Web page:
It grew dark in the forest. I stumbled and he held my hand. I’d never held a boy’s hand before and I wished that he’d kiss me in the moonlight. But we walked back to the hotel and said good night. I never saw him again, but I kept fantasizing about a moonlight kiss.

Several nights later there were footsteps on the attic stairs. Was it Louie? He had grabbed me where a girl should never be touched. Was he coming to rape and murder me? I hid under the sheets and shook. There was no way to escape.

Voices whispered. Bed sheets rustled. I felt safer when I heard children crying in the attic. I was not alone. After a long while, they were quiet, and I fell asleep.

Early the next morning a girl got out of one of the beds on the opposite side of the room. Short and thin, she appeared to be about nine years old. Pulling down the sheet on the next bed, she woke up a small boy.

She turned to me and said with a heavy German accent, “Goot morning.”

When I replied with, “Gutn morgn” in Yiddish, she smiled. Yiddish had evolved from German, and they were similar. Then she unwound her thick braids and brushed out long wavy blond hair. She looked like Cinderella. I’d cut off my long dark brown braids last winter and given myself a home permanent. I wished that I had her beautiful wavy hair.

She said “Macht schnell,” to her sleepy brother. They hurried downstairs to work. The boy swept, mopped and washed windows–Louie’s jobs. What was Louie doing now? The girl helped Mrs. Winters in the kitchen all day. Immigrants worked hard. I was glad that I was born in America and was not an immigrant.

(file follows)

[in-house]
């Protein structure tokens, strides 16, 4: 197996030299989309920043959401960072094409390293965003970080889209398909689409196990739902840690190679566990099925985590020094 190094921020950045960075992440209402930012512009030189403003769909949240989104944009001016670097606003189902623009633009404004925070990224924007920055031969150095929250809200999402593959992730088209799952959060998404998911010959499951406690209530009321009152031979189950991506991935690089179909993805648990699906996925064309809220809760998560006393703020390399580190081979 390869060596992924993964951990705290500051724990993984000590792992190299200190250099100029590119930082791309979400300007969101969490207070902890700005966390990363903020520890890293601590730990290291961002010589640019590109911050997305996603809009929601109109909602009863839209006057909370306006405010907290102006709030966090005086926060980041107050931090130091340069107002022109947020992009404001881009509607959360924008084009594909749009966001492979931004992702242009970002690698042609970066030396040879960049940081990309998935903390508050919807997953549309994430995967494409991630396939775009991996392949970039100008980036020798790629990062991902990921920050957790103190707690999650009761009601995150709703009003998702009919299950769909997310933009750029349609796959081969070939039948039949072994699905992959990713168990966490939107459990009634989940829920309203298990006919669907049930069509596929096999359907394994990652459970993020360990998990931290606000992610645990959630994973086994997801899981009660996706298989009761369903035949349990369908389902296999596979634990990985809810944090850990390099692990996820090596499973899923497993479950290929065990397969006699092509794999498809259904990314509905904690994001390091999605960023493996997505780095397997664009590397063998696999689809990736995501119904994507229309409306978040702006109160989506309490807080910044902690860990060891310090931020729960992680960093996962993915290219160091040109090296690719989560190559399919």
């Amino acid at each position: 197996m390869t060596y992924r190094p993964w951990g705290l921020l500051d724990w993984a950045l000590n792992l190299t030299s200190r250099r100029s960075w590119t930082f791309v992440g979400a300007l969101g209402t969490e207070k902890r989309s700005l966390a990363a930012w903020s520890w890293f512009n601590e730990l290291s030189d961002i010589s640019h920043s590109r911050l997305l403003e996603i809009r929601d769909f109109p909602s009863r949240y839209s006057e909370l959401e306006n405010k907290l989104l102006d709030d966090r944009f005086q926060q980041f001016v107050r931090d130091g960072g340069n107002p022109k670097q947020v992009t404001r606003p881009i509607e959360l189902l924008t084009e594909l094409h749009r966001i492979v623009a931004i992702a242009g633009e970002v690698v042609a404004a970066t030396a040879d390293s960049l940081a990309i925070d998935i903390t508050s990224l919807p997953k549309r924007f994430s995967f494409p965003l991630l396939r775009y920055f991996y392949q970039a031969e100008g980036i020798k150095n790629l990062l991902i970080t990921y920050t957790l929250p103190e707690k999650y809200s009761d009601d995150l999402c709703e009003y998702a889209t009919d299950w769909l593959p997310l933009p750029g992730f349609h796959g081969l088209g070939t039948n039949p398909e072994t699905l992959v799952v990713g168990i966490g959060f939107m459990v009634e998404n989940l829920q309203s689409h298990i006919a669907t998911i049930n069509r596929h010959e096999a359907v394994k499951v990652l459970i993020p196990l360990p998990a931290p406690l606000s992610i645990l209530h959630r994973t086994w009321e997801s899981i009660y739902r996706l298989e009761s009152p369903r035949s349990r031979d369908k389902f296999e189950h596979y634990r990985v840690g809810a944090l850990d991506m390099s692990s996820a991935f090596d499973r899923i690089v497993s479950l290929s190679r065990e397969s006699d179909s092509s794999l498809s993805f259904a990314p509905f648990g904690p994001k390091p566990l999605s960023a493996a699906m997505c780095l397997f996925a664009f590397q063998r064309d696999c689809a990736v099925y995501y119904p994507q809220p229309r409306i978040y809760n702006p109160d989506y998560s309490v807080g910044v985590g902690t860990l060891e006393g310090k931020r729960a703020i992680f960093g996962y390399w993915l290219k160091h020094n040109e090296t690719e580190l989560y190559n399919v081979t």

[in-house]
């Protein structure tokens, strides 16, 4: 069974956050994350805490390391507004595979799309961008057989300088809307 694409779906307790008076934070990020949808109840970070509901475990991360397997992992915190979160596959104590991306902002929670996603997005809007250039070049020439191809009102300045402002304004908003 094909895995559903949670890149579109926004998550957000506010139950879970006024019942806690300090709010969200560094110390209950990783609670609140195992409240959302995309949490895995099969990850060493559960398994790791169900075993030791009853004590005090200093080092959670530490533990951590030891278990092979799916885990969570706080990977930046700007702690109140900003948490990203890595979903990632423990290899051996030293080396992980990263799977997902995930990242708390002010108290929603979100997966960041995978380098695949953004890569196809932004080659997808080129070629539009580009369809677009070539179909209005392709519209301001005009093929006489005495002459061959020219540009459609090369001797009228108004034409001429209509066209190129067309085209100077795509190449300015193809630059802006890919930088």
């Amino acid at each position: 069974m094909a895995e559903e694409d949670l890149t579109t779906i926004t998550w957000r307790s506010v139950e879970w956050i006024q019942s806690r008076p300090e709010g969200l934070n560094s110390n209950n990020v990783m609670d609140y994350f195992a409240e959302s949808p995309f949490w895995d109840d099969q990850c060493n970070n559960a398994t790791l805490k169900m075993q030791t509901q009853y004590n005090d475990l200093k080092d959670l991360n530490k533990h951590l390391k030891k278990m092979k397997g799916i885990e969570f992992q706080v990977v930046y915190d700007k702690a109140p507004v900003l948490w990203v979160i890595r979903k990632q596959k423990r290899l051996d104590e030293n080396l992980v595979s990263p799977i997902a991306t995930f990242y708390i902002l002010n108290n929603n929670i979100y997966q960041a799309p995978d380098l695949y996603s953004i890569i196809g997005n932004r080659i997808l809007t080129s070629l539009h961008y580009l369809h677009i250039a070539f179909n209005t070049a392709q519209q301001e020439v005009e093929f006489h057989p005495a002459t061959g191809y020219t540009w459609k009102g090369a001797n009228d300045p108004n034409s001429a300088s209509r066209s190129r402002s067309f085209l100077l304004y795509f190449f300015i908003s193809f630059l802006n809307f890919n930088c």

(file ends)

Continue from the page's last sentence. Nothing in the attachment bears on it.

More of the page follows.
Gretchen sat on my bed that night, and we managed to understand each other talking in English, German and Yiddish. They’d just come from Germany, and she spoke a little English. Her little brother didn’t. He was ten and she was thirteen. They had four younger brothers and sisters. Their father was seeking a job, and their family needed them to work.

I told Gretchen how my Aunt Pesel had just come over from a Displaced Persons Camp in Germany, and she and her husband had found jobs quickly.

Gretchen was surprised that my family was poor and that everyone in America didn’t have lots of money. Her family didn’t have enough to eat during and after the war. That’s why she was so thin. I thought she was very lucky to be alive, to have survived, unlike my family.

I was taught to hate Germans because they’d murdered my family and six million other Jews in Europe. But I liked Gretchen. She was soon my friend. Her bright blue eyes smiled at me as she braided her long blond hair for the night. But I wondered whether her father was a Nazi who had killed my grandmothers, aunts, uncles and cousins.
While Gretchen and her brother cried themselves to sleep at night, I thought of the New York Times photographs of Jewish concentration camp survivors who looked like corpses lying on the wooden shelves that were their beds. I felt strange sleeping with Germans, even innocent children. I dreamt that a snarling German shepherd handled by a black uniformed SS soldier pursued me through my Bronx neighborhood.

One night I asked Gretchen what her father did during the war. She stiffened as she said, “My father was a good soldier. He did what he was told. He’s a good man.”

I didn’t ask if her father killed Jews, even though I wanted to. She shouldn’t be blamed for his crimes. When my Folkshul Yiddish teacher declared that all Germans, including every child, should be sterilized so they couldn’t have any more children who would commit mass murder, I argued that every child deserved a chance no matter what their parents did.

That night I dreamt I was a little girl dressed in pink, walking into the gas chamber. Sitting up, I hit my head against the low sloping attic ceiling and cried out. The German children didn’t stir.